“We can be paranoid -- or we can make a profit,” his captain replied. “That consolidated load from Kerry shorted us and I’m having to dip into the ship’s emergency funds here to pay for tanking up for the Blue Cluster. So I want that nice little lady’s credits.” Cooper grinned at him, clearly finding some amusement in the situation. “And if she proves to be an agent provocateur in disguise, then I trust you’ll be up to the challenge.”
Carver gave his captain another flat look, then turned his back and got back to work
Most of the crew turned out to help Bess Woodhouse bring aboard a whole pile of hastily boxed and bundled personal items. Sully and Chang were first to reach the rental truck when it rolled up to the ship’s landing pad. “Ma’am!” Sully said, chivalrously helping a laden Bess climb down out of the truck cab -- much to her stammering delight.
“Oh dear -- thank you, sir,” she said, flushing pink. “And I know I’m bringing a lot with me, but Mr. Hoeata said it would be far, far below the ship’s weight capacity, and anything I leave behind I am leaving for Vincent and Mary.” She had a fabric tote bag looped over either shoulder and was carrying an ornate covered porcelain cake carrier. “Where should I put this?” she asked of Hoss, who was following her down out of the cab loaded down with a plastic cat carrier and several more totes and fabric grocery bags.
“Just follow me on up to the galley, ma’am,” Hoss said. “We’re scheduled to depart in 20 minutes, so we’ll just lump the rest of your stuff into the cargo bay and cart it in to your cabin later. Sully! Quick! Grab that cake stand from Ms. Woodhouse! It would break my heart to see that dropped on the deck.”
“My pleasure,” Sully said, gallantly taking the cake carrier from their guest. “I do hope there’s something delightful inside this,” he added.
Bess still looked flustered by the first mate’s handsome face. “Apple spice cake with cream cheese frosting,” she said . “I just made it this morning.”
“Oh wow!” Chang said, while he scrambled up onto the truck’s flatbed and began to shove boxes and trunks into easier reach for other crew, while Abby, Tilly, Tor and Carver came down the Jin Dui’s cargo bay ramp, followed by a panting old Odin. Hoss delayed their guest to introduce each of his crewmates and the dog to Bess as they passed, then led her and Sully up the forward stairs, leaving the rest of the crew to manage Ms. Woodhouse’s belongings.
“Cutting it close!” grumbled Cooper as Hoss led the other two into the gallery. “Fatima’s on the bridge and has us in countdown.” The captain’s sour expression vanished at the sight of bulging grocery bags. “What’s this?”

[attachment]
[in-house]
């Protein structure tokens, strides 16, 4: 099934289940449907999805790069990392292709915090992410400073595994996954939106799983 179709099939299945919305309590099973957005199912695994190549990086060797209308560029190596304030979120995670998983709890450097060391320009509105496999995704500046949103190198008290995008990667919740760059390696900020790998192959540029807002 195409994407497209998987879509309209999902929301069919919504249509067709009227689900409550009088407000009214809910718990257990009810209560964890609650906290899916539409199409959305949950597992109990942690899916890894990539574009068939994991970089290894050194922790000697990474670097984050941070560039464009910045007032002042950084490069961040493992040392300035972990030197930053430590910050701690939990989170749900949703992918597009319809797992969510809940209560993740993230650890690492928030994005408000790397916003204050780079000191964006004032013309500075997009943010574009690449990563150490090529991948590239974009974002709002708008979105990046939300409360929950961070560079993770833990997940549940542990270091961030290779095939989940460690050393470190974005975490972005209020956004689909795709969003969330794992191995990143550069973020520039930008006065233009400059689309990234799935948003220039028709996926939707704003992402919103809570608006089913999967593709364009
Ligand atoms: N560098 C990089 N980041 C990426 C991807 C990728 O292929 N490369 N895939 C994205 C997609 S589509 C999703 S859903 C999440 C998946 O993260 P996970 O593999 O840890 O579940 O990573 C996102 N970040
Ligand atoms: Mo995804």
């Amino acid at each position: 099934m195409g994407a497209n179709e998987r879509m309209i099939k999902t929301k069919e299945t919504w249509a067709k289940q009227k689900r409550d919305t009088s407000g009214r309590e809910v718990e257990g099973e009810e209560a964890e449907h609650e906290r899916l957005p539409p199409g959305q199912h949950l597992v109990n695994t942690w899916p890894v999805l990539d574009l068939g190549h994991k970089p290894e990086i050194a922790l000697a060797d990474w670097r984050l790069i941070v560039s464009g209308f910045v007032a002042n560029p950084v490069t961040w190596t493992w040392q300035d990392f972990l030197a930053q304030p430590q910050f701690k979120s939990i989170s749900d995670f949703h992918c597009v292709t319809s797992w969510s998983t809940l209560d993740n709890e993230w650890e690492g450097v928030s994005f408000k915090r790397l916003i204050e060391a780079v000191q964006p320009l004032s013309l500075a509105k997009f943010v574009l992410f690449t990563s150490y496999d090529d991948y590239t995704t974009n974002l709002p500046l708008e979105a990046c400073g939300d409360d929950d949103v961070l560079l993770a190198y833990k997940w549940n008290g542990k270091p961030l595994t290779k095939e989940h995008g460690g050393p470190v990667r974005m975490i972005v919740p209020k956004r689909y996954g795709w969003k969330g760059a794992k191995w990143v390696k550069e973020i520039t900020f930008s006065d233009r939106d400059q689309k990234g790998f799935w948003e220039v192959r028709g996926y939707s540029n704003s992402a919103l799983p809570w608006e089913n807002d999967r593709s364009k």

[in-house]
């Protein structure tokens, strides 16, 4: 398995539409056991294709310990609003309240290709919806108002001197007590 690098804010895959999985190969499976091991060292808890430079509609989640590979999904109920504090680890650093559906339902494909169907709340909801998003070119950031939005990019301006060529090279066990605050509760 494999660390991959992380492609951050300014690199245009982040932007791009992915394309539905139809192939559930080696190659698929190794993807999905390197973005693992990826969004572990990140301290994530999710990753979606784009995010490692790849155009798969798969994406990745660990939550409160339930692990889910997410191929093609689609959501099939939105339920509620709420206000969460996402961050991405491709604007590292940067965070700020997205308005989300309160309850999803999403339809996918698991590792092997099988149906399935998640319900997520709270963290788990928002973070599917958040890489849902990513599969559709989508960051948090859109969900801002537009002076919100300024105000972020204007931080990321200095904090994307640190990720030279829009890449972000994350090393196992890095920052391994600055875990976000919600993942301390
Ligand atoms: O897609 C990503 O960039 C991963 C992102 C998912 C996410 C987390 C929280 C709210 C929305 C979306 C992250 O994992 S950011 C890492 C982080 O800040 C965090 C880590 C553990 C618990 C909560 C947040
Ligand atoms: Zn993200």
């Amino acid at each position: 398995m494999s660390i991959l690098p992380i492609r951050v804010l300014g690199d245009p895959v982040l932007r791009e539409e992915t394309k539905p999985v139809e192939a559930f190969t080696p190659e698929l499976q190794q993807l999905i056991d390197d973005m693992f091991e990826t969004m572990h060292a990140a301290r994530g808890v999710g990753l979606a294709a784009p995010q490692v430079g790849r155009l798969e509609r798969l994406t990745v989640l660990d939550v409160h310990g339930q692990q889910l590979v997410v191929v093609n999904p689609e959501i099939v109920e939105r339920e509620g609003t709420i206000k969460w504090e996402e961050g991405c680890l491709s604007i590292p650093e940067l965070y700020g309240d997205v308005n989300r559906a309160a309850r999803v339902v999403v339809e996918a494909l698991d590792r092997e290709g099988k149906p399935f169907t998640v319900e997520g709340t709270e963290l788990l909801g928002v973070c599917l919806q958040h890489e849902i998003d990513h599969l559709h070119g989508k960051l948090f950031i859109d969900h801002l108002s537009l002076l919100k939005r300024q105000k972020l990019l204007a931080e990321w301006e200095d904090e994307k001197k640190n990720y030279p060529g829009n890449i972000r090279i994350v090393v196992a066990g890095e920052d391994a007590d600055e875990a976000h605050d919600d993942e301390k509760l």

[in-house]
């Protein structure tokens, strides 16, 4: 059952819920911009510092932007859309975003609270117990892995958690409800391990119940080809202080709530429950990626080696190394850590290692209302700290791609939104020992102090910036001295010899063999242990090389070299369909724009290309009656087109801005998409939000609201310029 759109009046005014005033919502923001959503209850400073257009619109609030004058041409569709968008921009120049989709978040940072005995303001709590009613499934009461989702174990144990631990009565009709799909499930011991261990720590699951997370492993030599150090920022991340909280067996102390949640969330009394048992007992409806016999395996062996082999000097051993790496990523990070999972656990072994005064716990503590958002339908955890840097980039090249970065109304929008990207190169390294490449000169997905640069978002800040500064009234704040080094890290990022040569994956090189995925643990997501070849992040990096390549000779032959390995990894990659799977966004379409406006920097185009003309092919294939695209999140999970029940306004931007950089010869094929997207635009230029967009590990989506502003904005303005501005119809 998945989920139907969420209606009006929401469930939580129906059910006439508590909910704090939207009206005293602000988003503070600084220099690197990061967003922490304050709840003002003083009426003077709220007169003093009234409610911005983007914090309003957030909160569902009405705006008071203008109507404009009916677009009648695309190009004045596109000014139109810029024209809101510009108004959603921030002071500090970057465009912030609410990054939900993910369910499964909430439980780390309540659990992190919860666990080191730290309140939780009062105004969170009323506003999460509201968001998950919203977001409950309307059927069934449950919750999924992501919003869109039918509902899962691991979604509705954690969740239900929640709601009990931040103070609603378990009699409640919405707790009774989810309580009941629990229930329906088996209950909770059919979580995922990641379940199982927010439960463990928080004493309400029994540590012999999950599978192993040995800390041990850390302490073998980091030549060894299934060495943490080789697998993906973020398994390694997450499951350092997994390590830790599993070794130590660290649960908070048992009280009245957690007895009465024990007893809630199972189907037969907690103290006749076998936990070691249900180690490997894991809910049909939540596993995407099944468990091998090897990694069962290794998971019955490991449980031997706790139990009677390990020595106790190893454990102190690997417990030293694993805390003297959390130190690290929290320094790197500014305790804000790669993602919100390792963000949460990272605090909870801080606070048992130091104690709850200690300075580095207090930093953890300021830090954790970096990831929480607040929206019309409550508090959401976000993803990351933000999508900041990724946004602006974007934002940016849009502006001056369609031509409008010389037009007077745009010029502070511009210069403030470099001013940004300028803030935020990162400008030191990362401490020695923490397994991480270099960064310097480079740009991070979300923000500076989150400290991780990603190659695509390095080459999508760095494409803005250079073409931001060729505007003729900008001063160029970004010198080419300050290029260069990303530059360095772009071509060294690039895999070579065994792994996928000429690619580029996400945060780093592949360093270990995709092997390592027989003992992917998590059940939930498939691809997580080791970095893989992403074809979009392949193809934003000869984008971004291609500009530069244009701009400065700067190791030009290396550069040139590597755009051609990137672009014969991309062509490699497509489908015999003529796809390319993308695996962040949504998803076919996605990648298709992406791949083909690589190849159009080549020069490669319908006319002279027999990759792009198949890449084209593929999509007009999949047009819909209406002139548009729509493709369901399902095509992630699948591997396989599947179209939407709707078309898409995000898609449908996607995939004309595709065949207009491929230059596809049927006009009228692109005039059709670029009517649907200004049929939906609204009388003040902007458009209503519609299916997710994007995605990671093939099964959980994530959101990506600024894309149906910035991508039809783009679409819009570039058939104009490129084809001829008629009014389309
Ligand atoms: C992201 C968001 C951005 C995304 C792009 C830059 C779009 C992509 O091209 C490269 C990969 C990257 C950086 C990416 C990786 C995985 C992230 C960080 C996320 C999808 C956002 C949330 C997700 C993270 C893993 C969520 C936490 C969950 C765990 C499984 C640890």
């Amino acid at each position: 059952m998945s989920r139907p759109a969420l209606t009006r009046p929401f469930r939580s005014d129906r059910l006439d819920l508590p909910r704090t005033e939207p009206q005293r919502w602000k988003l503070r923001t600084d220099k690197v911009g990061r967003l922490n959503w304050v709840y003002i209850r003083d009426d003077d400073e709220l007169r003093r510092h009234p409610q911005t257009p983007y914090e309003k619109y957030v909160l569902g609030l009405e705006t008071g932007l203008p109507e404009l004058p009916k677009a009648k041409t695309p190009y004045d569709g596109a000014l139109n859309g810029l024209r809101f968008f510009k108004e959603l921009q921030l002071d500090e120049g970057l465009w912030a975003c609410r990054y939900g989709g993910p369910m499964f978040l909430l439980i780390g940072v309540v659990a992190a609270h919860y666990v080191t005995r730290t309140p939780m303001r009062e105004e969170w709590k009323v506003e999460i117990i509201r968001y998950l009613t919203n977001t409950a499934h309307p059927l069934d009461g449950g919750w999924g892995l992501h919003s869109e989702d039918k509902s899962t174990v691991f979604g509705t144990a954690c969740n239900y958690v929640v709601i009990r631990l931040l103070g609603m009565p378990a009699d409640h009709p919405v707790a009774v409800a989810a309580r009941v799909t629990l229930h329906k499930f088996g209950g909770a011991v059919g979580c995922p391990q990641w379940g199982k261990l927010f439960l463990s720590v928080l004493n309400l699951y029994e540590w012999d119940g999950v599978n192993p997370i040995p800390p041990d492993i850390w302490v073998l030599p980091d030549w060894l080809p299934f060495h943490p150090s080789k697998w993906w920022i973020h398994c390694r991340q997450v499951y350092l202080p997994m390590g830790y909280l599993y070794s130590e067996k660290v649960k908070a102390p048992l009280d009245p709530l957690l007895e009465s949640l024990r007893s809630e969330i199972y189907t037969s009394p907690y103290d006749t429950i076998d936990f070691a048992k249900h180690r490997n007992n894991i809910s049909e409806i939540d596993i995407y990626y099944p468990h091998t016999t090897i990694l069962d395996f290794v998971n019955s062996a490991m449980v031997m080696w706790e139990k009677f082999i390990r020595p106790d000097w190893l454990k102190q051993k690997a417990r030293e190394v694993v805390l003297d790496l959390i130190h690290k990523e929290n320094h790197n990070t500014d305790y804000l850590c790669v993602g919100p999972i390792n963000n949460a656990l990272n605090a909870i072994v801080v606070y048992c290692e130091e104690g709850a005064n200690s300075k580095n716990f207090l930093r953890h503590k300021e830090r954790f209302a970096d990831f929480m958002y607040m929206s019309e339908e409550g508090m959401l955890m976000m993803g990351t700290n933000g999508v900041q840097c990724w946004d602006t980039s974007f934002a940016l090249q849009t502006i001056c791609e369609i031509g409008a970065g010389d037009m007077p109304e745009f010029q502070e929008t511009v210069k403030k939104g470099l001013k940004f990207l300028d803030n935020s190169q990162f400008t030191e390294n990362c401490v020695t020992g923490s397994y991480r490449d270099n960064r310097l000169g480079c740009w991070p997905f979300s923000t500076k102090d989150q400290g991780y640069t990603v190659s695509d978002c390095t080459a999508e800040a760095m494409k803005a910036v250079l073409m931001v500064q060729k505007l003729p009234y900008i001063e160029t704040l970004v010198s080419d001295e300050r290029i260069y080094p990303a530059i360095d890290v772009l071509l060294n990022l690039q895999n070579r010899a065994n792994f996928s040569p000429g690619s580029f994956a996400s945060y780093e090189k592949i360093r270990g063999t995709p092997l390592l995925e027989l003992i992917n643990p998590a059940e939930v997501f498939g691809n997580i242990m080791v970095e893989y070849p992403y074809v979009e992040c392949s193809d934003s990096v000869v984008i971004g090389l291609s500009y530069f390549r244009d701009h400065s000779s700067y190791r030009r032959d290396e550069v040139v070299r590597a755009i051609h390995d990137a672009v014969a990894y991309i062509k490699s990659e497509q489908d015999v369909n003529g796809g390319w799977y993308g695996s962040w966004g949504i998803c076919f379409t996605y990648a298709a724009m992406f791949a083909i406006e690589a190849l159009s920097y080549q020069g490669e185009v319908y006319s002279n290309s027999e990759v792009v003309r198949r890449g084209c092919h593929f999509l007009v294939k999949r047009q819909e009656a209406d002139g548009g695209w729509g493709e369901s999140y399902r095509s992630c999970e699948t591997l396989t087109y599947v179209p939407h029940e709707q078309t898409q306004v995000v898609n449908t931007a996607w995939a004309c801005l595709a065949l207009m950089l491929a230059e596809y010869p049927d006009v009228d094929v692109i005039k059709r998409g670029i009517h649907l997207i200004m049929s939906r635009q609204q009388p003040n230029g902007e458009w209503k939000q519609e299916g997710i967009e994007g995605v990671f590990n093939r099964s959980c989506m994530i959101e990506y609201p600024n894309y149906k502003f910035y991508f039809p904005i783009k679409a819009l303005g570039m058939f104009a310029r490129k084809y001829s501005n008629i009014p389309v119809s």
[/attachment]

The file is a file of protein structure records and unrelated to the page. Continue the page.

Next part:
“I just emptied out my refrigerator and the kitchen shelves,” Bess said. “I didn’t want to leave anything for my ex-husband, and thought you might all appreciate a little something for your pantry.”
“Just a little something!” Sully sing-songed, putting the porcelain cake stand down on the galley table. He pulled off the top of the stand with a flourish, exposing a luscious looking cake. The cream cheese frosting glistened where it wasn’t spotted with what looked like bits of sliced almond. Cooper’s eyes went even wider.
“Ma’am,” the captain said, “welcome aboard the Jin Dui.”
As the Jin Dui settled into the start of the long trip toward the Blue Cluster, Bess Woodhouse very quickly charmed her way into the hearts of the crew... via their stomachs as much as anything, for as delicious as the apple spice cake proved to be, the cannoli Ms. Woodhouse made for them next were even more amazing.
The ship’s passenger was a gregarious woman who wore her heart on her sleeve. She took a motherly interest in everyone aboard, and insisted on being given a share of the housekeeping chores. She sang while taking command and control over the laundry. She darned socks for Sully and Chang, and patched the unraveling hem of Abby’s favorite knit sweater. She hemmed and reinforced buttons. She took it upon herself -- no one would admit to having asked -- to scrub both of the topside and downside lavatories. As the daughter of a brand inspector and a river ferry captain, Woodhouse had a rich store of folk stories to share with Professor West from her childhood on Highgate. She blushed with infatuation over Sully whenever he was nearby. As a former classroom teacher, she cheerfully commiserated with Abby’s complaints about the VR tutor system that the ship had installed for Tilly, and helped find interface work-arounds to overcome the penmanship glitches both tutor and student had been suffering through since Beylix. Woodhouse made a concerted effort to slip treats to both of the dogs, immediately winning them over as confidantes. Her invasion of Captain Cooper’s galley was so deftly done that Cooper didn’t even realize she had been displaced until she’d reached the bottom of her second cup of tea while sitting at the galley table, watching as Woodhouse finished preparing a dinner of chicken and dumplings with a side of cornbread, honey butter and creamed spinach.
Where-ever Woodhouse went about the ship, she took along Mookie as well. The elderly long-haired grey cat traveled in fine comfort, carried from room to room in a woven basket lined with a heating pad. Hoss could coax the creature out of the basket now and then for lap time, but otherwise, the cat was satisfied with his mobile throne, and wanted nothing to do with the floor zones where the ship’s dogs Odin and Bao Yu traveled. The old cat watched the going-ons around him with regal satisfaction, and occasionally issued orders or complaints that immediately drew his owner’s full attention.
“Mookie has been my baby since he was about three days old. I bottle-fed him as a kitten and kept him alive when no one thought he would make it,” Woodhouse said at different times, to different listeners. “I never thought we’d travel home to Highgate together, but here we are! And we’re so grateful!”
Carver was alarmed one afternoon when he passed the infirmary bay and overhead Hoss in conversation with the captain. “Seriously,” the big mechanic was saying, as the pair were in the middle of another reconstruction effort on the unpredictable sterilizer unit. “Coop, why don’t we just keep her? She’s a nice lady, and she’d pay her way with the housekeeping chores.”
Carver winced painfully and was about to step through the medico hatchway to interrupt that proposal with thoughts of his own when Cooper answered the mechanic’s plea. “No,” she laughed. “No, no and no. Yes the gal is a nice lady, and it’s nice to have a maid. But the crew can do their own chores -- ourselves included -- and besides. I want my kitchen back.”
“But Coop -- those cannolis…”
“No!” the captain laughed, unmoved by that argument.
Carver breathed a sigh of relief and went on about his way, grateful to find that the captain could say no to Hoss after all.